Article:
That’s the question I asked when working with a personal trainer last year. To determine my abdominal strength I was asked to perform as many bent-knee sit-ups as possible in 1 minute with feet anchored. Wait, this was the test we used when I was in high school in the 1960s! Surely there is a more contemporary and effective measure of abdominal strength.
So I called on my strength and conditioning industry friends for their expert recommendations. Here are the responses from Todd Durkin, Wayne Westcott, Douglas Brooks, and Paul Chek:
We use external resistance (such as the Nautilus Abdominal Machine) to test abdominal muscle strength. We find the heaviest weight that can be performed with correct technique for 5 repetitions (5 repetition maximum) or 10 repetitions (10 repetition maximum), and use this as our baseline strength measure. After several weeks of training, we reassess the 5 rep or 10 rep maximum to attain the pounds and percentage improvement over baseline. Although it is easier to do standard body-weight abdominal exercise tests, form is always a major variable and the assessment typically tends more towards muscle endurance rather than muscle strength.
— Wayne Westcott
I would say the best test you can do is a “simple” plank test (elbows & toes). It is going to test your entire trunk. Perform the max time you can stay up and maintain good form. Retest every 30 days and you will easily measure improvement.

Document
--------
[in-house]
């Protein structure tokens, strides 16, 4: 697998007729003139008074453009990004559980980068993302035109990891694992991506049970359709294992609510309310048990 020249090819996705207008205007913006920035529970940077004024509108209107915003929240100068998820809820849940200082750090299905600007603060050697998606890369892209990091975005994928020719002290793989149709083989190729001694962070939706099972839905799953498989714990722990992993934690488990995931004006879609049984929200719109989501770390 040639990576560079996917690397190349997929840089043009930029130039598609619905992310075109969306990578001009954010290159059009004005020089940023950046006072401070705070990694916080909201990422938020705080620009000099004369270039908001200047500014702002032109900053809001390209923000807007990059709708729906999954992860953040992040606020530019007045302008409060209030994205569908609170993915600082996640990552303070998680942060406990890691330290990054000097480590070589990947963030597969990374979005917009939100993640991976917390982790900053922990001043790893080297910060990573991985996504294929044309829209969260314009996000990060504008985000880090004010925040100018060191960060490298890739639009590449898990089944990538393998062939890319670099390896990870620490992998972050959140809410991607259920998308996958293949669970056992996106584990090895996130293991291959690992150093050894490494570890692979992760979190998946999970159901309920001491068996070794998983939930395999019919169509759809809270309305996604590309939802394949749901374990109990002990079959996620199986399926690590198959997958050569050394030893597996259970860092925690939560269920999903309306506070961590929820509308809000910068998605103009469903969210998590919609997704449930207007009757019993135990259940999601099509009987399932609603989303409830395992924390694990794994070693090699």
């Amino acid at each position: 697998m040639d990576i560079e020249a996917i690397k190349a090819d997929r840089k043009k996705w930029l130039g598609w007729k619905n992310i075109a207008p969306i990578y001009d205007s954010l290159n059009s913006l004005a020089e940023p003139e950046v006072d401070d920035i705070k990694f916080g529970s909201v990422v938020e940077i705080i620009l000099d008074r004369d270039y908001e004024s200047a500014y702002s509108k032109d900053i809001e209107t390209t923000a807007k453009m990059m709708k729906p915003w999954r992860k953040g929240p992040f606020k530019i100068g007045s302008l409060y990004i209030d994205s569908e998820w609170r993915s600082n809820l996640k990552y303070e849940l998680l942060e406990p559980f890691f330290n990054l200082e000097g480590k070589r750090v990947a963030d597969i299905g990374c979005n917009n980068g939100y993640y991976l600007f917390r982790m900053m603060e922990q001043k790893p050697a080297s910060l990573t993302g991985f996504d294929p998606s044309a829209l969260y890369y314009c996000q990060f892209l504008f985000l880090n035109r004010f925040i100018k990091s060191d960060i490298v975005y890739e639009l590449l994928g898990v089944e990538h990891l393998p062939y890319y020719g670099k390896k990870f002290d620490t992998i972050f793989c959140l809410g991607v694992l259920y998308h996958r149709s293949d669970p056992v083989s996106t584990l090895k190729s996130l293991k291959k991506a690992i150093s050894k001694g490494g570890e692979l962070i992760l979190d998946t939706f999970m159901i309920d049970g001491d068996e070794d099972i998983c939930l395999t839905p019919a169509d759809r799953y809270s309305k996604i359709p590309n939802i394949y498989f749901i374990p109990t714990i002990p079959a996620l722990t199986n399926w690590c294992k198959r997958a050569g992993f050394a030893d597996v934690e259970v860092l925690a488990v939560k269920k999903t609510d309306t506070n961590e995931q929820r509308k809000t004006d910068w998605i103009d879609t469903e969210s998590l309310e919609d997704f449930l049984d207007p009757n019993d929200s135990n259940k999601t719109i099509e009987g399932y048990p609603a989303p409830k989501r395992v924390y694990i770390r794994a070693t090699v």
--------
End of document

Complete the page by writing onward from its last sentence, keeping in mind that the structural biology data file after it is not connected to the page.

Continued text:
— Todd Durkin
I would recommend eight assessments to help determine abdominal conditioning and where you’d need to start your training.
Multifidus in Prone
Standing TVA Activation
Janda’s Upper Abdominal Strength
Forward Flexion Activation
Lower Abdominal Strength
Lower Abdominal Coordination
These eight assessments provide a good understanding of abdominal conditioning (both inner and outer units) and guide the design of a strength training program that is appropriate, fun, and safe. You cannot perform these assessments alone, however. You’ll need a practitioner to assist.
— Paul Chek
We use a 7-level plank assessment. Initially the goal is 15 seconds per hold and build to 30 seconds. Or, go for 30 seconds at each stage and try to reach level 7 — 2.5 minutes. As soon as a perfect plank is lost (form break) or either hip turns up toward the ceiling the test is ended.
Start with a prone bent elbow plank; after that you move to right arm extended; then left arm extended; next right leg lifted; then left leg lifted; next opposite arm and leg lifted and, lastly, switch sides for the opposite arm and leg lifted…test over.
— Douglas Brooks
As you can see, a multitude of approaches can be used to measure muscle strength and endurance from a relative and functional strength perspective.
If you have questions about the best test for assessing your clients’ cardiorespiratory and muscular fitness, flexibility, balance, and body composition, the Fitness Assessment and Exercise Prescription for all Ages CE course is an excellent reference tool. Check it out today!